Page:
SBU’s Gordon Taylor explores the world of water droplets

SBU’s Gordon Taylor explores the world of water droplets

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Gordon Taylor with Tatiana Zaliznyak, Taylor’s technician who also runs the facility, standing in front of the rest of the microspectrometer. Photo by John Griffin, SBU

It’s enough to make Dr. Seuss’ Horton the Elephant and the Whos — those brave little folks we would not want to lose — proud.

Gordon Taylor, a professor of Oceanography at Stony Brook University’s School of Marine and Atmospheric Sciences, is taking a spectacularly close look at the micro community of organisms that live, eat, process elements like nitrogen, carbon, oxygen and sulfur, in droplets of ocean water.

In a milliliter of water, there are about a million bacteria, ten million viruses and about 10,000 protozoa, Taylor said. “Their cosmos is pretty much in a droplet of water.” Small though they may be, however, they are “ubiquitous,” with the ocean harboring millions of species or microorganisms.

Taylor is studying something he calls the “marine microbial community” whose composition, activity and ecosystem services vary in space and time. Understanding these communities can help oceanographers get a better grasp on the way these network of creatures affect ocean health, climate, pollution and disease in marine life.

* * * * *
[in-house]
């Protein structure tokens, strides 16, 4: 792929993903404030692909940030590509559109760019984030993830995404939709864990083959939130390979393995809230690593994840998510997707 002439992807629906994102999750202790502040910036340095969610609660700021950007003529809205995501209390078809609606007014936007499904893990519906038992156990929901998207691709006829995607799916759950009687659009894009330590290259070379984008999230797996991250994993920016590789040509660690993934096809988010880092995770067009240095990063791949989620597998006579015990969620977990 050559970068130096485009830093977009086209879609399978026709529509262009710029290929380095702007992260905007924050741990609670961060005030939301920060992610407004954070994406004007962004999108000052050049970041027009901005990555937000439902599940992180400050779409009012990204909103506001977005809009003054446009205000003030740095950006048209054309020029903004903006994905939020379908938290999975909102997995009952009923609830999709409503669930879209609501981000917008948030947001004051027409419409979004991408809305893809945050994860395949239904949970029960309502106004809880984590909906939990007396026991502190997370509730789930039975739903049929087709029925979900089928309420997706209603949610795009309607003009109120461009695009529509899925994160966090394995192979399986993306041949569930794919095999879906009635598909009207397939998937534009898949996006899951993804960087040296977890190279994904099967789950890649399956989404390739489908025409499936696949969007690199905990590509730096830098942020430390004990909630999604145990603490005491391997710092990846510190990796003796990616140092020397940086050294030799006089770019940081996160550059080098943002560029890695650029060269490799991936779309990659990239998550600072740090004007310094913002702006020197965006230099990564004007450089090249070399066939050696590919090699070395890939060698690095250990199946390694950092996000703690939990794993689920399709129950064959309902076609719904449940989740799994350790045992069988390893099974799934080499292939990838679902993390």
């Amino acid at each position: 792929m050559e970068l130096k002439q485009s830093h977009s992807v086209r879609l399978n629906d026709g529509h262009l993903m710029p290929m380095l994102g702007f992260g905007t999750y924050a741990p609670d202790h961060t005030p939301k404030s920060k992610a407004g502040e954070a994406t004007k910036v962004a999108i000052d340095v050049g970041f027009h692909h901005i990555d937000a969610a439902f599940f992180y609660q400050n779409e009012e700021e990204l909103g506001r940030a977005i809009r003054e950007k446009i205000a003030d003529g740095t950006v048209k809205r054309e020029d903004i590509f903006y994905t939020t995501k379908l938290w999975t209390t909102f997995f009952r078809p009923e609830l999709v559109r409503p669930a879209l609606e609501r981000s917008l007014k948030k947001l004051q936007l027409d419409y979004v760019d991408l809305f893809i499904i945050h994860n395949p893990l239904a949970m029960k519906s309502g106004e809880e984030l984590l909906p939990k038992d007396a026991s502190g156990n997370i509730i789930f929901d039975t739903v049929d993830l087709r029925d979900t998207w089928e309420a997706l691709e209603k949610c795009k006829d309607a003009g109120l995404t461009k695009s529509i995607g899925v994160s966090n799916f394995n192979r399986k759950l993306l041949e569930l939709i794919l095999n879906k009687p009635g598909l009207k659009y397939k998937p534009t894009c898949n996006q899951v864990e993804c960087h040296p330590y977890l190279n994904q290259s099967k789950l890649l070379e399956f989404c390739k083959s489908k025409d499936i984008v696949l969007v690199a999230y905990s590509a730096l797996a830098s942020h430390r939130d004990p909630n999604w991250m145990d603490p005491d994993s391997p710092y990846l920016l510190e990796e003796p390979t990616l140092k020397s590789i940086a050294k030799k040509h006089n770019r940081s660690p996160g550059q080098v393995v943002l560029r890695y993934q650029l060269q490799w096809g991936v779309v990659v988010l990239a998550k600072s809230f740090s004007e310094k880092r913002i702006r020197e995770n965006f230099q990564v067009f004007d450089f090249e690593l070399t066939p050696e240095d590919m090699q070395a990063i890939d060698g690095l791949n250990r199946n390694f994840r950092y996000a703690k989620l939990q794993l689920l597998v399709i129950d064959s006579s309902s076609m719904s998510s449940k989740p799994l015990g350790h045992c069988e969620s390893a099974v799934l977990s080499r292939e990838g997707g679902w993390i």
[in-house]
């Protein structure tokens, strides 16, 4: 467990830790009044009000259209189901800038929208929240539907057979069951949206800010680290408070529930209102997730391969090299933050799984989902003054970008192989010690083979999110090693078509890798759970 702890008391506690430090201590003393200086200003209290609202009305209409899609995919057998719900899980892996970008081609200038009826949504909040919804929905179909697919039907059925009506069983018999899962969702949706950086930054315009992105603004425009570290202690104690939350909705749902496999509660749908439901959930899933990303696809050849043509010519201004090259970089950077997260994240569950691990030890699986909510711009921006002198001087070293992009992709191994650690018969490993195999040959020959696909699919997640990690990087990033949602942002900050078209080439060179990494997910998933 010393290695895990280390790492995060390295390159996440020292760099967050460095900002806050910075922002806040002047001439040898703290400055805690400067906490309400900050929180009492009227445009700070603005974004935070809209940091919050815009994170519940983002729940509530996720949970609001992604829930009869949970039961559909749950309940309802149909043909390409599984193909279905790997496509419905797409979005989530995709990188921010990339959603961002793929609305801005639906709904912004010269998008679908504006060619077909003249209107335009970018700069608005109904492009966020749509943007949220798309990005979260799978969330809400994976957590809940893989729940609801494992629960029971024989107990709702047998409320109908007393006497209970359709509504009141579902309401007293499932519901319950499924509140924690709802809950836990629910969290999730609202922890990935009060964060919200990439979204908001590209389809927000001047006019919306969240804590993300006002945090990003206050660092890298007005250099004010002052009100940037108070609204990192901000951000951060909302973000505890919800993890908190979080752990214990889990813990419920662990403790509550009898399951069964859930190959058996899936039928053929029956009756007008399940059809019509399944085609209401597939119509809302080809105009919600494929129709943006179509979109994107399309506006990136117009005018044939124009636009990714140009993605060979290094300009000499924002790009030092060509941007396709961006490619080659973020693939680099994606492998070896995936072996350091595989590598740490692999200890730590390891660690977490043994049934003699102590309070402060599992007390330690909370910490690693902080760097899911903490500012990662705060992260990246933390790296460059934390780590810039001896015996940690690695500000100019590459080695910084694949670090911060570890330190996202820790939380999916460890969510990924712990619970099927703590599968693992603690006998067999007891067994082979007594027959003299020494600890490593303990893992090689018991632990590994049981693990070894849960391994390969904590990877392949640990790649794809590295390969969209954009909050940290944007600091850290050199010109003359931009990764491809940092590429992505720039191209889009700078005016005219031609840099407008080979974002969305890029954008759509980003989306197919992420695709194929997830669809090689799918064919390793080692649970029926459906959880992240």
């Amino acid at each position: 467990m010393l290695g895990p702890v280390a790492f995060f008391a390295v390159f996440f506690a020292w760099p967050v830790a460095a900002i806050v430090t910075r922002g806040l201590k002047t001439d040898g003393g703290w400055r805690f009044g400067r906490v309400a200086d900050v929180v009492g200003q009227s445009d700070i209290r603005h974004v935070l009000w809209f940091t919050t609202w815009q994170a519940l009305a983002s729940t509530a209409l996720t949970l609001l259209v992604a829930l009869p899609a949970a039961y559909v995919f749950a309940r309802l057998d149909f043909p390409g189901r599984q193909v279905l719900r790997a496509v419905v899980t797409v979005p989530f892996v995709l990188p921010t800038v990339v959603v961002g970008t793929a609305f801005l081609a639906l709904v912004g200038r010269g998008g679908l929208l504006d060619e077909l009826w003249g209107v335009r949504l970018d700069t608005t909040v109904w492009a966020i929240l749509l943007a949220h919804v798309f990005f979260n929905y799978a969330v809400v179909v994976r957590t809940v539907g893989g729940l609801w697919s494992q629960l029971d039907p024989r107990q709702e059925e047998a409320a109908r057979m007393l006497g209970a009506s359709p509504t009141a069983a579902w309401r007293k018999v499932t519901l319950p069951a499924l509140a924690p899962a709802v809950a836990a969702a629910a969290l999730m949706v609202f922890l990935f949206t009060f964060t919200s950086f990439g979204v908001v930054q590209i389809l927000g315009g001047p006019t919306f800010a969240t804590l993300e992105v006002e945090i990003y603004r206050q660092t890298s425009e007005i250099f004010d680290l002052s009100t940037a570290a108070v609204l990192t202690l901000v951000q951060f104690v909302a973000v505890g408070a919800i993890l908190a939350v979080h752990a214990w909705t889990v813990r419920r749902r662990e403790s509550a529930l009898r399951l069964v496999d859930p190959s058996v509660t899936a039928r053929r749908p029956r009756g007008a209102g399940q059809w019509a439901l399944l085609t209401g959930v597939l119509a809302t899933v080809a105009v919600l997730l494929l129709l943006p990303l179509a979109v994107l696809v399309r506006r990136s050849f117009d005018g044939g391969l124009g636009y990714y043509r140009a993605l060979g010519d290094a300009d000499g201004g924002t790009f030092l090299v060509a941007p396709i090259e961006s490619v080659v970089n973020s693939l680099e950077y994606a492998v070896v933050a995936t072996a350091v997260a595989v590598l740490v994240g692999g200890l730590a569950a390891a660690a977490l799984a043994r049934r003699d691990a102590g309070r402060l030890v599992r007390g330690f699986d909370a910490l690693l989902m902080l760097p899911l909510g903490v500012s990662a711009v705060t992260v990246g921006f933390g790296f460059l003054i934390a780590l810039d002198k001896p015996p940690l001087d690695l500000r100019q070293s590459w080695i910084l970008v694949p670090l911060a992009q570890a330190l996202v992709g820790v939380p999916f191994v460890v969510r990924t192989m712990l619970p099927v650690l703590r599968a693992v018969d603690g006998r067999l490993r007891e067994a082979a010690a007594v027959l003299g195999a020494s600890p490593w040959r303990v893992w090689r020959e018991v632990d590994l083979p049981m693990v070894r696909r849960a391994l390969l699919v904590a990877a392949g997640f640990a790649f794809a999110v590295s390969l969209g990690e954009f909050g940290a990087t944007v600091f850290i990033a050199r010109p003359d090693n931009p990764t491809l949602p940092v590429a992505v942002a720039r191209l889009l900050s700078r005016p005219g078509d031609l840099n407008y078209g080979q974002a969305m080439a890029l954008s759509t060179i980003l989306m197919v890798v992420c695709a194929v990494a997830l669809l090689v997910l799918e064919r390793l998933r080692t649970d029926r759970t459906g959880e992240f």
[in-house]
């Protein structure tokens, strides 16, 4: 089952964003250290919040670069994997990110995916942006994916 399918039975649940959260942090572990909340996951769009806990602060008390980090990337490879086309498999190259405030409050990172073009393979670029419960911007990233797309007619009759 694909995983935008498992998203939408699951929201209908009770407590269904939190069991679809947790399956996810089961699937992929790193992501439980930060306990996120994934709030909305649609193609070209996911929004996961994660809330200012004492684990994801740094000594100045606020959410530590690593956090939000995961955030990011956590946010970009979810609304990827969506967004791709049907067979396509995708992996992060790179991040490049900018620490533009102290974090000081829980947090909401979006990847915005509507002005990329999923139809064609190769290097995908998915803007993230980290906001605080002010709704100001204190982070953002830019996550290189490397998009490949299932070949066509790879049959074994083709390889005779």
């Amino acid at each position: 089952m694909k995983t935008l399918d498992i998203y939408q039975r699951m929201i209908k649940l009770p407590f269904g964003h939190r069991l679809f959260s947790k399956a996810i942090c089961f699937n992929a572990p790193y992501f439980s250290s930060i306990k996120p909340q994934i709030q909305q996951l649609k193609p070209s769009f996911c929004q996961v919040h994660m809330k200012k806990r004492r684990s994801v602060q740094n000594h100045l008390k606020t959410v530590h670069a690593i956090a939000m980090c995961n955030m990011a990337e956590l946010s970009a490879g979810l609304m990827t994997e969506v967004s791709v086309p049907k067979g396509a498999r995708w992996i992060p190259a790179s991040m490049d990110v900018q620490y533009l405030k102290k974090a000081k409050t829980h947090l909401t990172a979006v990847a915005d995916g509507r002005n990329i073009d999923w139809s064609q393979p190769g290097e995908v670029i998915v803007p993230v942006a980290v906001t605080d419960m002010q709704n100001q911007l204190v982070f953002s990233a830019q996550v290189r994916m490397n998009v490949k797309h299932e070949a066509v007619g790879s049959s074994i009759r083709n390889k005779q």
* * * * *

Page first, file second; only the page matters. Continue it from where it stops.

Taylor is exploring the microbial food web in which prey items are creatures like bacteria and single-celled algae and predators are single-celled organisms that are the cousins of paramecium, amoeba and euglena.

These creatures also live with the “proverbial monkey wrench of viruses, which are also a part of this microbial food web. Every known form of life has at least one type of virus that has co-evolved to attack it,” Taylor suggested. Many organisms have multiple viral pathogens that challenge their health. On average, viruses outnumber bacteria by a factor of 10.

Colleagues at Stony Brook suggested that an appreciation for these microbial communities has broader implications.

Above, Gordon Taylor with a confocal Raman microspectrometer. Photo by John Griffin, SBU
Above, Gordon Taylor with a confocal Raman microspectrometer. Photo by John Griffin, SBU

“Understanding how microorganisms catalyze the cycling of nutrients and their responses to environmental change provides information for predictive models which are useful for informing future policy and management decisions,” explained Josephine Aller, a professor in the SoMAS. “Sometimes this information can help to alter conditions which have caused change and reverse ecological damage.”

The development of technology that can account for and interpret life at these smaller scales has enabled scientists of all kinds to ask a range of new questions about increasingly small parts of life. Physicists, for example, long ago went well past exploring protons, electrons and neutrons, and are studying quarks, gluons and other subatomic particles.